Rookie Firefighter from Olympic National Park Killed by Falling Tree in California

Andrew Palmer, an 18-year-old firefighter with Olympic National Park, was killed Friday while fighting a fire in California. NPS photo.

An 18-year-old hired at Olympic National Park in June to fight fires has been killed on the fire-lines in northern California. Andrew "Andy" Palmer died Friday shortly after a tree fell on him during his team's first day on the fire.

Palmer's four-person engine team had been dispatched last Tuesday to help fight the Eagle fire, which is burning as part of the Iron Complex in northern California's Shasta-Trinity National Forest. The 18-year-old, from Port Townsend, Washington, had just graduated from high school in June.

“We mourn Andy’s death and offer our support and deepest condolences to his family,” said Olympic National Park Superintendent Karen Gustin.

An accident investigation team was being assembled Saturday and was to be co-led by National Park Service and U.S. Forest Service personnel. The rest of Palmer’s crew returned to Olympic National Park earlier Saturday.

National Park Service Director Mary A. Bomar has ordered all flags throughout the National Park System be lowered to half staff.

"The collective hearts of the National Park Service go out to Andrew's family," said Director Bomar. "While the loss of any member of the NPS team is a sad event, Andrew's life was only beginning. He was filled with the energy and passion of youth, and he sought to give back to our nation by protecting the land from the ravages of fire."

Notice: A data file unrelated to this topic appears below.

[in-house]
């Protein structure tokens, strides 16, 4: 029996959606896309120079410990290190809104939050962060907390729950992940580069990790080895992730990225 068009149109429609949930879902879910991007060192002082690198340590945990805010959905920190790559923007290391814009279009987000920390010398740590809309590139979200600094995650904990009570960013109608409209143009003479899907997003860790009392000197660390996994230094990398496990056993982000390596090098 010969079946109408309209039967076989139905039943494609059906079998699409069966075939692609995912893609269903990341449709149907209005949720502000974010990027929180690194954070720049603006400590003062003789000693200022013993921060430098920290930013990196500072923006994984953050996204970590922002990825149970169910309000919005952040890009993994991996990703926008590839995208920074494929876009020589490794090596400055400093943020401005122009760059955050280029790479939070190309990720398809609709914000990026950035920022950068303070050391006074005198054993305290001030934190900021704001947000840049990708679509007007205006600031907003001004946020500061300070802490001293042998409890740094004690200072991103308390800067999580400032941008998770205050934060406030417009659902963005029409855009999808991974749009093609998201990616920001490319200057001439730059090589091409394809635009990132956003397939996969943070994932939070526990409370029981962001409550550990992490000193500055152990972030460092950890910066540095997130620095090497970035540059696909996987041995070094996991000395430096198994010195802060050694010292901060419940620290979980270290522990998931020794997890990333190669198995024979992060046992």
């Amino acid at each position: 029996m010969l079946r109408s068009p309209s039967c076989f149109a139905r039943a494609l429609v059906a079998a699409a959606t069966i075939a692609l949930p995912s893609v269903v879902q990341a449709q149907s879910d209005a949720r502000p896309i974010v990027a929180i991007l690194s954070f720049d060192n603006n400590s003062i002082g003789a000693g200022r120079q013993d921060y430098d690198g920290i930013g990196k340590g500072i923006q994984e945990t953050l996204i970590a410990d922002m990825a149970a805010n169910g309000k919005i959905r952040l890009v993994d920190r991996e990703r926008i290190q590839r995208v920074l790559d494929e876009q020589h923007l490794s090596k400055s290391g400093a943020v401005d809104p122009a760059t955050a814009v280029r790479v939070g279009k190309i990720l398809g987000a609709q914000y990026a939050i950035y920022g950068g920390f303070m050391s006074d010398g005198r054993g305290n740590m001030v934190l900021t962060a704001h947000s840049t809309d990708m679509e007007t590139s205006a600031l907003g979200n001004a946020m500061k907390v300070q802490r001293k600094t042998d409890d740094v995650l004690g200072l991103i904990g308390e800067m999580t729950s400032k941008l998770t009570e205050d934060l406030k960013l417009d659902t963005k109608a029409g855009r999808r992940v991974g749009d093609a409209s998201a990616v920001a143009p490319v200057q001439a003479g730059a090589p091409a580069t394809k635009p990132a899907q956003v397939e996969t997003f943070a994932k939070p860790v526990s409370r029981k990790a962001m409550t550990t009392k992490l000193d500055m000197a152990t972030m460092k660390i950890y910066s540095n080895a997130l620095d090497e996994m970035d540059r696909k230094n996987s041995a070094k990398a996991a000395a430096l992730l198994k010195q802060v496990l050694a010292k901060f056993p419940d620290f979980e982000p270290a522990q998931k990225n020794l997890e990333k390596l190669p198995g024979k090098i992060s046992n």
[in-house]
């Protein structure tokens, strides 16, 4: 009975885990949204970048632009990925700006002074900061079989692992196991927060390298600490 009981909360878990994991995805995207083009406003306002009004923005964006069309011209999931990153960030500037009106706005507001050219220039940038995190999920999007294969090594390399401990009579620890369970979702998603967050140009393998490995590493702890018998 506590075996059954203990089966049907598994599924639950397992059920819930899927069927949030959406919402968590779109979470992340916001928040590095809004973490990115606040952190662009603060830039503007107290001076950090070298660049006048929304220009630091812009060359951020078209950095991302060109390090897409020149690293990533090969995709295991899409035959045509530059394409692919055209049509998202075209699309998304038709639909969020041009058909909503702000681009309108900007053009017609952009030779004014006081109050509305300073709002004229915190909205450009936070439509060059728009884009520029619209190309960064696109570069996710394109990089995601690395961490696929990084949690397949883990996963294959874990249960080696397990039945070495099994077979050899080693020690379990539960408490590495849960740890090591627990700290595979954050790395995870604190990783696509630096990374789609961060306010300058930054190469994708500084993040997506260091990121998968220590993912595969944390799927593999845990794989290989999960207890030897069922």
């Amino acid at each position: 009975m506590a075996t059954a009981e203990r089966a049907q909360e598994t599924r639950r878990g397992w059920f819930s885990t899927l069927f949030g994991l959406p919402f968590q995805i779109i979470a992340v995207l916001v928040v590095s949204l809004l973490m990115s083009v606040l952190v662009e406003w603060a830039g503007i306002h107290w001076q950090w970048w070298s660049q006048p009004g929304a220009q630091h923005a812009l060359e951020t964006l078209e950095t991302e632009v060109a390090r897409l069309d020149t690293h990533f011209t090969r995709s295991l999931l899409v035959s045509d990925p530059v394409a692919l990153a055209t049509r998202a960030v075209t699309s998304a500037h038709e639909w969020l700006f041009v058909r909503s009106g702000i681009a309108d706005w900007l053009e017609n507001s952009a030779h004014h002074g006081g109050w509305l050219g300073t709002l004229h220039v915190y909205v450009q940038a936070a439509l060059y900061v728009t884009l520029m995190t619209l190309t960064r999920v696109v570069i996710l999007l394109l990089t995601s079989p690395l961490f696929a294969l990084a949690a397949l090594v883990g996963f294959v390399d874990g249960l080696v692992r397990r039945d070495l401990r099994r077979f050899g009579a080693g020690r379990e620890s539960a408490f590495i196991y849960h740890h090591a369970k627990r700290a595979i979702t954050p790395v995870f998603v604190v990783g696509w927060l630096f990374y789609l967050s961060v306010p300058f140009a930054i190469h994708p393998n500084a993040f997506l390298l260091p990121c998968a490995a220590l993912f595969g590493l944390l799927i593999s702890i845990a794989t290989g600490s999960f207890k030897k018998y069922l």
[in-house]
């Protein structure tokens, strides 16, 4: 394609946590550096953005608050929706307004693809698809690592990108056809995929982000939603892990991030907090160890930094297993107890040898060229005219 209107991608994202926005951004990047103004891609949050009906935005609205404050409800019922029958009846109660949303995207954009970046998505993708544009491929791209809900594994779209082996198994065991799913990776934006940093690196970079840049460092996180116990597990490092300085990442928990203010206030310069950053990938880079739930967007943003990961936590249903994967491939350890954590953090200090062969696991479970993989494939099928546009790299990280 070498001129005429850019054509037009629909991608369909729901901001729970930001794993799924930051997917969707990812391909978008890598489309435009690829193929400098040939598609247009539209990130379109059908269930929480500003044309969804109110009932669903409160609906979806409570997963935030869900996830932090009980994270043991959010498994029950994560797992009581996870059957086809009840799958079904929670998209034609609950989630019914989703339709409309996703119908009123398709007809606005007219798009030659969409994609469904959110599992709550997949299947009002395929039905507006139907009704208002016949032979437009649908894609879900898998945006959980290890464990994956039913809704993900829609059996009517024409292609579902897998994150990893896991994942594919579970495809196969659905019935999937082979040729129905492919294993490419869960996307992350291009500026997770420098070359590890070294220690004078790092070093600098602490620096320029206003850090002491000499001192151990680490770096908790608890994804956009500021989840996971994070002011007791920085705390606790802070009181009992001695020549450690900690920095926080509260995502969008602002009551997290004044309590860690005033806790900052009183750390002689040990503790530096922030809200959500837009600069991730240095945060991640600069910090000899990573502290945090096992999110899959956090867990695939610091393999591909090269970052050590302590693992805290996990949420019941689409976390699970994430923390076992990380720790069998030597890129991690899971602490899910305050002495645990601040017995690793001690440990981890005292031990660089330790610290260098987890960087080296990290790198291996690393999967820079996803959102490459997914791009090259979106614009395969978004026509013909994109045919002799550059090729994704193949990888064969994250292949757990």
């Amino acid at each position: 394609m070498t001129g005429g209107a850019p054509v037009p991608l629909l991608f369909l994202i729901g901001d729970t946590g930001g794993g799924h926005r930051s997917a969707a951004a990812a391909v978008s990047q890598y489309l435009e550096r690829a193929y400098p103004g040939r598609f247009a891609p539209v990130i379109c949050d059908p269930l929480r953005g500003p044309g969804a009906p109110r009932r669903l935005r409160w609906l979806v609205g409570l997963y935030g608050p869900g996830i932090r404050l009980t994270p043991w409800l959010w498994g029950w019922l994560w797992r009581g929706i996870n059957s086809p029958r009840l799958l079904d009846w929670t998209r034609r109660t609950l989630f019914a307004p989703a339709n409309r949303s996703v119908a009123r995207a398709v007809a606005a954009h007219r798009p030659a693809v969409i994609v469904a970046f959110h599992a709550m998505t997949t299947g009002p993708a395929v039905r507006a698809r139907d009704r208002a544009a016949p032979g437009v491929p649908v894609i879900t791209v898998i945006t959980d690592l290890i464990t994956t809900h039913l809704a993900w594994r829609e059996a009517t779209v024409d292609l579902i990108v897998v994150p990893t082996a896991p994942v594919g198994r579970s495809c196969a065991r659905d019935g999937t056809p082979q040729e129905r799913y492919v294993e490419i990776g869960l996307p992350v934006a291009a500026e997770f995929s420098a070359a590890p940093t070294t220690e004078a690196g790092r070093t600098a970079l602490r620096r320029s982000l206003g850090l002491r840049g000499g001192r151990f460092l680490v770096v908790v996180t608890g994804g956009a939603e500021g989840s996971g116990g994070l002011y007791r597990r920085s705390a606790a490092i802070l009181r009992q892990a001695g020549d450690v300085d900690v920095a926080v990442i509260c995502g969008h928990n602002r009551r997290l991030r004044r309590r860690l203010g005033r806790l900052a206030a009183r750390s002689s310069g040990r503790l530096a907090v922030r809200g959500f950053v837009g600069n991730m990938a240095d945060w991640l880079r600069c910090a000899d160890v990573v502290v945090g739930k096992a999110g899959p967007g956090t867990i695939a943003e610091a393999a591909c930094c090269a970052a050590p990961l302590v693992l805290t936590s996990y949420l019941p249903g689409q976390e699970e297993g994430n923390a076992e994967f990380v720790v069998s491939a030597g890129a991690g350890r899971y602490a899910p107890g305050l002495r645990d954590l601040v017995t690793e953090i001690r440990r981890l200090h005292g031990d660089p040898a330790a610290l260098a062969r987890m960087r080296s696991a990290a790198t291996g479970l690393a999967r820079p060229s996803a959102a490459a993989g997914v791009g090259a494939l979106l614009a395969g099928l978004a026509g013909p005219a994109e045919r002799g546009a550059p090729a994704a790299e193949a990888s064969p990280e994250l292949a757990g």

Comments

A tragic loss - and a reminder that the men and women who serve on fire crews day after day all across the country have a dangerous and difficult job. They all deserve our thanks and support.

I went to Port Townsend High School with Andy, he was a really good kid. I pray for his family and for everyone close to him.

I think your headline would be more powerful if it had one less word. Andrew Palmer was a firefighter, not a "rookie." Identifying him as a rookie highlights his inexperience and makes his loss seem understandable or even expected. Fire crews do have a dangerous job; they deserve our respect in addition to our thanks and support.

I know he did not pass in Vain. I was one of the fire men who was there trying to get him off the hill. Our crew was the first to get to him and we did what we could to get that young man off that hill.